Last year also saw dreaded ice storm Uri from which we are still recovering. It was amazing the number of downed limbs and trees that resulted and that continue to litter parts of my ranch. I had hoped we would have the freakish mess cleaned up within a year, but my hope will go unrealized. There simply remains too much damage for us to clean up anytime soon.

Ice storm Uri left downed trees and limbs across our ranch

I remain hopeful that 2022 will prove better than last year. Surely the problems encountered in 2021 won’t recur. Reasons for hope are abundant. I have some outstanding calves ready to go to market and prices are good. We also are making good progress clearing the new land purchased last May. Hopefully, we will replace the previous bad fence along the county road, will have re-seeded the land, and have sufficient rain to grow a nice stand of grass. I also remain hopeful that we may finally see Covid-19 in the rear view mirror. Here’s hoping for a better future!

In addition the Great Blue Heron greets me almost daily. As previously noted in several blog pieces, the Great Blue Heron promises good fortune, and its presence adds to my optimism about the coming year.

A Great Blue Heron. Not my heron but representative

I wish you a wonderful 2022

Family Geneology- Don’t Fail To Ask

Recently I wrote a bio for my paternal grandfather for our family Bible. To enliven the piece, I struggled to remember anecdotes that would illustrate his life. This recall proved challenging, and I wish I had asked a lot more questions about his growing up. My plea to others is don’t forget to ask. You’ll likely be sorry later if you do not.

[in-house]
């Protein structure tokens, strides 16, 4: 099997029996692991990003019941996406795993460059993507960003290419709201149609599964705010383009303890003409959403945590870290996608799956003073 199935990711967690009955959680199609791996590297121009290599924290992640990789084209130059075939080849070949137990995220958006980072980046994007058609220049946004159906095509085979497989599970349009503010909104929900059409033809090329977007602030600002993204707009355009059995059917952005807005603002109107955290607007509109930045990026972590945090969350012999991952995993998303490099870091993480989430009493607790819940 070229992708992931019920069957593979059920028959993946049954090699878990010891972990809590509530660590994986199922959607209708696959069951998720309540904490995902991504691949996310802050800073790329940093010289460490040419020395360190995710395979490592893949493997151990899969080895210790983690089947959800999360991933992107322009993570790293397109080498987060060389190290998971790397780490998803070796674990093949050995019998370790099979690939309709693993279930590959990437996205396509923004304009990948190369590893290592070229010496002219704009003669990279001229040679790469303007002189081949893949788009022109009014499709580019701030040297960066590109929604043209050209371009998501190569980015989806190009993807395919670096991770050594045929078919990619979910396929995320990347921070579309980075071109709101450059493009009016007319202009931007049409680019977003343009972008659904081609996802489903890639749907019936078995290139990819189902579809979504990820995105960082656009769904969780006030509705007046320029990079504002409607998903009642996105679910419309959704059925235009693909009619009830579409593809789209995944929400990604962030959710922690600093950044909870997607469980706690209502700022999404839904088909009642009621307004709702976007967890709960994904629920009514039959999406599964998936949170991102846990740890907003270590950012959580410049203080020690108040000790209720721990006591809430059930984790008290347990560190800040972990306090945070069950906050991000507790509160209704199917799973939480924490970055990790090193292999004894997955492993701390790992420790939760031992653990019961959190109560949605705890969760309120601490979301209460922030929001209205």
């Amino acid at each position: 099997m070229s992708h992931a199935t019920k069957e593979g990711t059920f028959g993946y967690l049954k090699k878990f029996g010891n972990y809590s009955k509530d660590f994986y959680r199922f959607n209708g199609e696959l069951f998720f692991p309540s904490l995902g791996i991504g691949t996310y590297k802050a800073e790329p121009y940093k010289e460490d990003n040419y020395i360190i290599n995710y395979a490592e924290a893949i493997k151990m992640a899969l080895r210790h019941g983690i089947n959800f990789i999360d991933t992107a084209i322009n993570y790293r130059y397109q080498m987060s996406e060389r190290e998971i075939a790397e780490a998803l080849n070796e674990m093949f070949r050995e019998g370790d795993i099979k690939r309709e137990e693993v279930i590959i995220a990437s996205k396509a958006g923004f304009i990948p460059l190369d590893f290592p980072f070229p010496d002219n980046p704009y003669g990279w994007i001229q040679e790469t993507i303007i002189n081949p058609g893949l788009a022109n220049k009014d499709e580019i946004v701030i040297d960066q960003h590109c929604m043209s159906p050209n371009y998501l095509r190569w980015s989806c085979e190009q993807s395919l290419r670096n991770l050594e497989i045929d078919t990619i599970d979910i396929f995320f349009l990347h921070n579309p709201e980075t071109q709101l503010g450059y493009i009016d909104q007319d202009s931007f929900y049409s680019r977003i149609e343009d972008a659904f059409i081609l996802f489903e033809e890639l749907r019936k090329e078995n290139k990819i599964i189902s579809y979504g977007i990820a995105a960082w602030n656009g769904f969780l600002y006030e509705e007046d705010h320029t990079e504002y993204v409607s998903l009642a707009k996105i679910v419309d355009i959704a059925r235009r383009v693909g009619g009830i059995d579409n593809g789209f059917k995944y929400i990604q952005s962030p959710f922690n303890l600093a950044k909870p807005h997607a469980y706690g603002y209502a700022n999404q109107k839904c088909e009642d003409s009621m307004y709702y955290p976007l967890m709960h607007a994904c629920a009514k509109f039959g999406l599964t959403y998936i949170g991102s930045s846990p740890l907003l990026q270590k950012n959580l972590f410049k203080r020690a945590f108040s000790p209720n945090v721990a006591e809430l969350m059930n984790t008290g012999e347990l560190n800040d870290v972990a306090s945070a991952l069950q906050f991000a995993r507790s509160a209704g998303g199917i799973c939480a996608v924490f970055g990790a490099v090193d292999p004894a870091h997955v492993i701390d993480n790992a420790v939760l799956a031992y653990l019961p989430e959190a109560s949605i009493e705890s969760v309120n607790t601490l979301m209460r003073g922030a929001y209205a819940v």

Below is the brief bio of my grandfather, John Francis Hutton (Frank). Family and those who knew this kind gentleman may find it interesting.

John Francis Hutton
(By John Thomas Hutton, grandson)

John Francis (Frank) Hutton was born in Garden City, Missouri on April 11, 1888 to Thaddeus (Thad) Septimus Hutton and Elizabeth (Betty) Jane Ragan Hutton. Frank was the only child born to Thad and Betty who was not born in Texas. He had three brothers; Thaddeus Leslie, George Earl, and John Francis who died in infancy and two sisters; Emma Jane and Margaret Mary. In October 1904 the family moved to Kansas City, Missouri where Frank attended Central High School, Central Business College, and the American Savings and Loan Institute.
Frank married Kate Frances Lincoln on October 1, 1913. Years later Frank shared a story about his courting of Kate. Frank’s home in Kansas City lay about 20 miles from Kate’s home in Liberty, Missouri. In order to visit her, Frank would borrow the family horse and buckboard and head for the Lincoln’s farm. At the end of the day, Frank would climb back into the buckboard, point his horse in the direction of Kansas City, loosely tie the reins, and then crawl into the back of the buckboard. There to the metronomic clip clop of his horse’s hooves, Frank would fall fast asleep. After all he had to work the following day and needed rest in order to be productive. When the horse would eventually stop, Frank realized that he had arrived home. He would then climb out of the buckboard, unharness the horse, and head off to bed. Frank’s practical approach to his late night transportation needs demonstrated an early example of a driverless vehicle, a smart horse, and a resourceful suitor.
For a time after getting married, Frank worked as an accountant for a salt company in Salina, Kansas. For the last thirty years of his work career, Frank worked at Metropolitan Savings and Loan in Kansas City, Missouri, working his way up the ranks until becoming Vice President.
Frank and Kate had one child, John Howard Hutton, born in Liberty, Missouri April 11, 1921. Frank eventually purchased two acres of land and a red brick two-story home at 909 Vivion Road in Kansas City, Kansas where he and Kate enjoyed a semi-rural lifestyle. For many years the Frank Hutton family planted and tended a large vegetable garden that provided abundant harvests.
The yard on Vivion Road was large and required Frank to own two lawnmowers; one a large machine he called Big John and a smaller one that he named Little Boy. Frank used Big John for the broad swathes and Little Boy for the tighter areas. Frank regularly pruned the shrubbery, fertilized the yard, and mowed at regular intervals. Frank’s yard reflected his own personality with its simplicity, understatement, and tidiness.